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Alkett VsKfz 617 / NK-101 Minenräumer - Alkett VsKfz 617 / NK-101 Minenräumer was a unique vehicle designed to clear mines. Built in Germany during WWII, the heavily armored machine would detonate mines by rolling over them.
Archdeacon (Buchet) Aéro-motocyclette - The aéro-motocyclette was a propeller-driven motorcycle built in France before any powered flight had taken place in Europe. Conceived by Ernest Archdeacon, the machine tested the efficiency of various propellers.
Blue Bird LSR Car Part 1: 350HP Sunbeam (1923-1925) - The Sunbeam 350HP set a LSR driven by Kenelm Lee Guinness in 1922, and then by Malcolm Campbell in 1924 and 1925. The 350HP was the first of Campbell’s famous Blue Bird LSR cars.
Blue Bird LSR Car Part 2: Napier-Campbell (1927-1929) - Powered by a Lion W-12 engine, the Napier-Campbell Blue Bird was built solely to set world absolute speed records. While it did achieve this goal, the records did not come easy for Malcolm Campbell.
Blue Bird LSR Car Part 3: Campbell-Napier-Railton (1931-1932) - The Campbell-Napier-Railton Blue Bird was a Reid Railton redesign of Malcolm Campbell’s earlier LSR car. The racer carried Campbell beyond the 250 mph (400 km/h) mark in 1932.
Blue Bird LSR Car Part 4: Campbell-Railton-Rolls-Royce (1933-1935) - To reach higher speeds, Malcolm Campbell’s Blue Bird LSR car was modified with a 2,500 hp Rolls-Royce R engine. With new bodywork, the car surpassed 300 mph on the Bonneville Salt Flats in 1935.
Brayton Ready Motor Hydrocarbon Engine - George Brayton was a pioneer of the internal combustion engine and built commercially available engines starting in 1872. However, his constant-pressure cycle engines were outperformed by later engines.
Christie Inline Engine Race Cars - From 1903 to 1906, J. Walter Christie developed a series of front-wheel drive race cars, each powered by a four-cylinder inline engine. The 1905 car was even fitted with a second engine and all-wheel drive.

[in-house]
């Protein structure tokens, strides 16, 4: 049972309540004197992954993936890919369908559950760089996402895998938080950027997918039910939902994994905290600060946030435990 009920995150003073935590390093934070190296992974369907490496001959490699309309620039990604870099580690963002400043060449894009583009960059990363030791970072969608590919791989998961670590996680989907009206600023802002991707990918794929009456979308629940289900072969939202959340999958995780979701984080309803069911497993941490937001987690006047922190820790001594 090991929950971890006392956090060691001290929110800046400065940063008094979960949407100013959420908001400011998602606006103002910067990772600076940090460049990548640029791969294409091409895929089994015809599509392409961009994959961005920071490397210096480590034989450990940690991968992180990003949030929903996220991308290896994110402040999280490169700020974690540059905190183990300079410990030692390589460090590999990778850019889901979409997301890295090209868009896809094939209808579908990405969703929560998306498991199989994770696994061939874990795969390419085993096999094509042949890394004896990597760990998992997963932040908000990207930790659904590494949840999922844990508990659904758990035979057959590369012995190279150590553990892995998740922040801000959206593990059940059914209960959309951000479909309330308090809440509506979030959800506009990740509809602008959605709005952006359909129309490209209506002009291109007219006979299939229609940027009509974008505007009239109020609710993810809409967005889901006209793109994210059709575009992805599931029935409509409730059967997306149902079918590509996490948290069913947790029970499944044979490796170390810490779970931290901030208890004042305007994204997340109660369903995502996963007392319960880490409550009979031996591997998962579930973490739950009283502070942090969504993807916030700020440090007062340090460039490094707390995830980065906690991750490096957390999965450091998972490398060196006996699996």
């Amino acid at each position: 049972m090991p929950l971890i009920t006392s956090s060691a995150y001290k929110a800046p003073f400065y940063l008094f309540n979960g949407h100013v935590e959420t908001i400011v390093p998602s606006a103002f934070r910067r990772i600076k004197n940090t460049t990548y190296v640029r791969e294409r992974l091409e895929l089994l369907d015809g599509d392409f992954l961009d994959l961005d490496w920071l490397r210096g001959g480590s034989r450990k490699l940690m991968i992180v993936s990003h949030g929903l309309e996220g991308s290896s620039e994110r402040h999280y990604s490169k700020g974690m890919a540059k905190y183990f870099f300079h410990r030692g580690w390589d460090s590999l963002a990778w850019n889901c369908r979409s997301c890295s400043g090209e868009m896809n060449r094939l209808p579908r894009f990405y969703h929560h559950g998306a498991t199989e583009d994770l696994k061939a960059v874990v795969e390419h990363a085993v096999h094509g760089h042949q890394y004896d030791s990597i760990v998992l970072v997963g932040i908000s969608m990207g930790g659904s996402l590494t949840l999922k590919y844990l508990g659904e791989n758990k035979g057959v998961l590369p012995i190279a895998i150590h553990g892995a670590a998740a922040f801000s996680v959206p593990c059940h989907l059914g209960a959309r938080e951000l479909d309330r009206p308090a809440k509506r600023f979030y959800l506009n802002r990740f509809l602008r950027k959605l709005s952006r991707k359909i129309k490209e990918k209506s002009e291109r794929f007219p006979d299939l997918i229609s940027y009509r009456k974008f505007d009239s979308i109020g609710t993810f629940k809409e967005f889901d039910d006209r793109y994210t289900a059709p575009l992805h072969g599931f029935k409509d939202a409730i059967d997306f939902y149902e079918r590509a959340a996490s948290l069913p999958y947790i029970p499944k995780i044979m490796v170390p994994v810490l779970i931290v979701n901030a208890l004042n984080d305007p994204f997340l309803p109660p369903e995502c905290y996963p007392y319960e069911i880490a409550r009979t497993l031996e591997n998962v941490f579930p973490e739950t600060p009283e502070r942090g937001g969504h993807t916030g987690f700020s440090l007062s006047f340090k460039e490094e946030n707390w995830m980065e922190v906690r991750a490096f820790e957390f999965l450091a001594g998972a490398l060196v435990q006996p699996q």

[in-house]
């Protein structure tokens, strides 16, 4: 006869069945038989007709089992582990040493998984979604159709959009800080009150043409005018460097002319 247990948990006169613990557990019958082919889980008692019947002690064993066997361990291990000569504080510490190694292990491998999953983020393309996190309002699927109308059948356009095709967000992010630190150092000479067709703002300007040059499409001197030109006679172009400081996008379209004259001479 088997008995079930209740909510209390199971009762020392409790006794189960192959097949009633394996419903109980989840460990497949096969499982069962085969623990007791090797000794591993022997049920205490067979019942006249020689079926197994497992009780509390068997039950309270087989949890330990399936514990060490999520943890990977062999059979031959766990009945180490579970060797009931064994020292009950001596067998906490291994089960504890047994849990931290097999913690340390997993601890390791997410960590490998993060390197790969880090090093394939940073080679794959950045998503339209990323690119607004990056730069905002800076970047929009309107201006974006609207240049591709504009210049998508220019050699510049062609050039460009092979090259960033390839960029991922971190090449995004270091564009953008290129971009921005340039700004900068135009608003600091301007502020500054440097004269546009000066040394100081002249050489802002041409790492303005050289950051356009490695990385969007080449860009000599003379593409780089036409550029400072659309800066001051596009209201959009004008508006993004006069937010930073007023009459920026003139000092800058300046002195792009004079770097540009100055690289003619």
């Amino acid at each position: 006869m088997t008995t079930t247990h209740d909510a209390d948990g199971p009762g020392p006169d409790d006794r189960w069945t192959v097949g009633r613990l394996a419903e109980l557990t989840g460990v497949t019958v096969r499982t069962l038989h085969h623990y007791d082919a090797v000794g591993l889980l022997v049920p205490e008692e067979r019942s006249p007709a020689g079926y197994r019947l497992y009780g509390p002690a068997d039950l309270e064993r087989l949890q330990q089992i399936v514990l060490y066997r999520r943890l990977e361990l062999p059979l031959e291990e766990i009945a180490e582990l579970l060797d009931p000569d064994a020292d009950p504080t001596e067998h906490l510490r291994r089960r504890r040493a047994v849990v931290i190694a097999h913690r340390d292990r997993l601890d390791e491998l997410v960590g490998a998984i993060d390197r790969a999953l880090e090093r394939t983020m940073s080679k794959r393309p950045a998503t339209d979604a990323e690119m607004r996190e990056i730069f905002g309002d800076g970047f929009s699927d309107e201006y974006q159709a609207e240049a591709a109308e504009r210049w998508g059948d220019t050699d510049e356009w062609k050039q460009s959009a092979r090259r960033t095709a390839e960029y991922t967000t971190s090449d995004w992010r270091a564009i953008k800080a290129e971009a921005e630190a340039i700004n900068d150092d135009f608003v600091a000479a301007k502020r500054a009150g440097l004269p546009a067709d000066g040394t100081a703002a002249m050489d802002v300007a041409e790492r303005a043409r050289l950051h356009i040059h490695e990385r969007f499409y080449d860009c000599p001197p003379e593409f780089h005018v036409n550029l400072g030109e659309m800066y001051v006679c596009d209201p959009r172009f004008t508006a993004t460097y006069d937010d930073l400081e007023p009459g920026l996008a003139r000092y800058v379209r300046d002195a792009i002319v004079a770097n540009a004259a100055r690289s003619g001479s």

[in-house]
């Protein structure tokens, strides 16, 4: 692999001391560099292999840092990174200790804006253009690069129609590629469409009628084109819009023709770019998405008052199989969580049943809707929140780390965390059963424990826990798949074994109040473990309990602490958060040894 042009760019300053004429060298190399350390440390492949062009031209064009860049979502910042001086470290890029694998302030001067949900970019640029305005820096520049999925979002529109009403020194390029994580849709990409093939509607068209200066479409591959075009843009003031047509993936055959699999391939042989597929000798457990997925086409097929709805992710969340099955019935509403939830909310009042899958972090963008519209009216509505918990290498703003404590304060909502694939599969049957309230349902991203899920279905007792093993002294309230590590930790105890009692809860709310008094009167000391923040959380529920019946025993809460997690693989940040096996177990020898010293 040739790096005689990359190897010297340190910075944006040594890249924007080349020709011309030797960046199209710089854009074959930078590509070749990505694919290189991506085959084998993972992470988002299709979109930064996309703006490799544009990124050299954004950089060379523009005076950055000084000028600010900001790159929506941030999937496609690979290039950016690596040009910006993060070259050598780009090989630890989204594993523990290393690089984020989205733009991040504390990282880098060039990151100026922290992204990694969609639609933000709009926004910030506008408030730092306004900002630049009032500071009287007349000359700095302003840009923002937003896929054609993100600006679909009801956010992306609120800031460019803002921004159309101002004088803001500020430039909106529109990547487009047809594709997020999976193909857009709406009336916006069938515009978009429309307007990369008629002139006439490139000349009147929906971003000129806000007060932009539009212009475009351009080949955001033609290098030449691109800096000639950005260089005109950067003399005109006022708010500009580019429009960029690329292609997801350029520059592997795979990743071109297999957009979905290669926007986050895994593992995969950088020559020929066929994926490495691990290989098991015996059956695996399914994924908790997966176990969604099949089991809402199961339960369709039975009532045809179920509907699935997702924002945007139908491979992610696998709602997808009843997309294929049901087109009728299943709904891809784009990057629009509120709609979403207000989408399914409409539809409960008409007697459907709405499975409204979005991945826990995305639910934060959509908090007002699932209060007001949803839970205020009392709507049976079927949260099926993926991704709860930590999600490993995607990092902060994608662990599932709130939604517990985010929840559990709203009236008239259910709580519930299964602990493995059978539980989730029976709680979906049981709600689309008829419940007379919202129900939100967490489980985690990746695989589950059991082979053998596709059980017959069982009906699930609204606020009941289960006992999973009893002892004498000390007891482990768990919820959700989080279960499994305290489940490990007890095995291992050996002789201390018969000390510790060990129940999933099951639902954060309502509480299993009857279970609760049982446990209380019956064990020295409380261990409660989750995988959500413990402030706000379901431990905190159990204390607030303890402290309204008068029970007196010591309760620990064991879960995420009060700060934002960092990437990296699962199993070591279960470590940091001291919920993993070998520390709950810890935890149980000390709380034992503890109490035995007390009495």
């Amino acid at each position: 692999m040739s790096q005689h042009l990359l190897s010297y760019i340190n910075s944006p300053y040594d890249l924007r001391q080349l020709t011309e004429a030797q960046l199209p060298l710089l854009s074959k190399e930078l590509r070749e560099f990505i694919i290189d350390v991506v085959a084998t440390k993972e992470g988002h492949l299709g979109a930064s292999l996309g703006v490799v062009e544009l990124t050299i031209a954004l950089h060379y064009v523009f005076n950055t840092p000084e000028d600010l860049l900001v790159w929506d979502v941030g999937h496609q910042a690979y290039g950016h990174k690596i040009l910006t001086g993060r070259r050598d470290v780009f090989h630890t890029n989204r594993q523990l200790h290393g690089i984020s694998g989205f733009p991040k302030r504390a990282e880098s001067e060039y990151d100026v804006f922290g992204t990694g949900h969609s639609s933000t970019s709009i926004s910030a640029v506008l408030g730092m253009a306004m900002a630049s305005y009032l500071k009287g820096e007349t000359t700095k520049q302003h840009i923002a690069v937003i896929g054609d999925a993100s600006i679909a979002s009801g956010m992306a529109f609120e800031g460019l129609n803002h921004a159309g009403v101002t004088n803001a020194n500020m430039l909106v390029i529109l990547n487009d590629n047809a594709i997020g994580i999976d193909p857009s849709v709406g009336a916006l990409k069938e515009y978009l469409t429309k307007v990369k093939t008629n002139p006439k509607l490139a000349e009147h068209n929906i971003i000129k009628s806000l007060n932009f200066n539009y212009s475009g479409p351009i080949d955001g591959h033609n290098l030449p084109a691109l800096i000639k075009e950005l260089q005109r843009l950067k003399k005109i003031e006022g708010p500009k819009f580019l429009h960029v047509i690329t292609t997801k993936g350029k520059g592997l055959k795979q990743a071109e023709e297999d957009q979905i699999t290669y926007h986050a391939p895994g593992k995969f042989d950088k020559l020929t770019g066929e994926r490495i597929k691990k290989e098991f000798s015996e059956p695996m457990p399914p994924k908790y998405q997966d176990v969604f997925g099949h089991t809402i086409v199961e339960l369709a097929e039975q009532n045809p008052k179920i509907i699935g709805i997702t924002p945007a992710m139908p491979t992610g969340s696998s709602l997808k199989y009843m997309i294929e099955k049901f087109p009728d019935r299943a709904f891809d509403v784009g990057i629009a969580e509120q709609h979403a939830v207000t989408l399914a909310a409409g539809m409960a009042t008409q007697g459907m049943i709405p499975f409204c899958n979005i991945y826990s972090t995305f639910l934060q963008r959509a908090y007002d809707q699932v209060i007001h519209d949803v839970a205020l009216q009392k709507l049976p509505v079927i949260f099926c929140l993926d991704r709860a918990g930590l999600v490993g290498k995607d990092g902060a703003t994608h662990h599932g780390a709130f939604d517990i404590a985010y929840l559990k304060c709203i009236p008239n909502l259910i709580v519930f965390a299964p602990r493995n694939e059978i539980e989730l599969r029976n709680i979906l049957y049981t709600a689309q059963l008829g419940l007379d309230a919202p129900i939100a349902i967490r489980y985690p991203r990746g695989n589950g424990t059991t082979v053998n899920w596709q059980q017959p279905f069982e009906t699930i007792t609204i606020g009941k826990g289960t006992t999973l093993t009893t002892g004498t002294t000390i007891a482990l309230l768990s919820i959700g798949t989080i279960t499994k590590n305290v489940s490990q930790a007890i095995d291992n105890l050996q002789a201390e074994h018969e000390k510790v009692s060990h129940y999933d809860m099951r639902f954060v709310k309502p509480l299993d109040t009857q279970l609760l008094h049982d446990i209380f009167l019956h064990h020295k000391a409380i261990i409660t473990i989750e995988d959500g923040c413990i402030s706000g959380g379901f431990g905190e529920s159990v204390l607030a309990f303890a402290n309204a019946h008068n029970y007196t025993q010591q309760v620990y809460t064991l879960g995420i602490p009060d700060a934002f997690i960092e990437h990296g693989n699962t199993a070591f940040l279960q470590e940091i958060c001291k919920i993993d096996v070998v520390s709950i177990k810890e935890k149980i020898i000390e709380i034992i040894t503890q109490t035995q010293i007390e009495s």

Christie V-4 Engine 1906 Racer - J. Walter Christie’s first V-4-powered, front-wheel drive racer was run in 1906. Powered by a 100 hp (75 kW) engine that displaced 1,260 cu in (20.7 L), the racer was destroyed while testing for the Vanderbilt Cup.
Christie V-4 Engine 1907 Racer - In 1907, J. Walter Christie took his latest V-4-powered, front-wheel drive racer to Europe and participated in the French Grand Prix. Upon his return, Christine and others continued to race the car around the US.
Christie V-4 Engine 1909 Racer - J. Walter Christie’s final front-wheel drive racer was the most powerful. The V-4 engine displaced 1,237 cu in (20.3 L) and produced around 200 hp (149 kW). The car was run for several years by Barney Oldfield.
Chrysler A57 Multibank Tank Engine - To cut development time, Chrysler combined five automotive engines to create the 30-cylinder A57 Multibank engine to power the M4A4 Sherman tank during WWII.
Cobb Napier-Railton Endurance Racer - In 1933, Reid Railton built for John Cobb the Napier-Railton racer to set the fastest lap at Brooklands and to set the 24-hour endurance record. Cobb and the Napier-Railton achieved these goals several times over.
Cobb Railton Land Speed Record Car - John Cobb’s Railton was the last LSR car of the piston-powered, wheel-driven era. Designed by Reid Railton, the twin-engine, all-wheel-drive car set three LSRs, the last of which was unbroken for 25 years.
Cummins Diesel Indy 500 Racers - The Cummins Engine Company used the Indianapolis 500 race to showcase its diesel engines as well as test new technology. Five cars competed in four races, and the best result was a 12th-place finish in 1934.
Djelmo Land Speed Record Car - Built in France by Italian engineer Edmond Moglia and funded by Egyptian Prince Djelaleddin, the Djelmo car was intended to set a world speed record in Britain driven by Italian Giulio Foresti.
Duesenberg-Milton Land Speed Record Car - Built solely to set speed records, the twin-engine Duesenberg-Milton record car set a US speed record of 156.046 mph (251.131 km/h) in 1920 that was not surpassed internationally until 1926.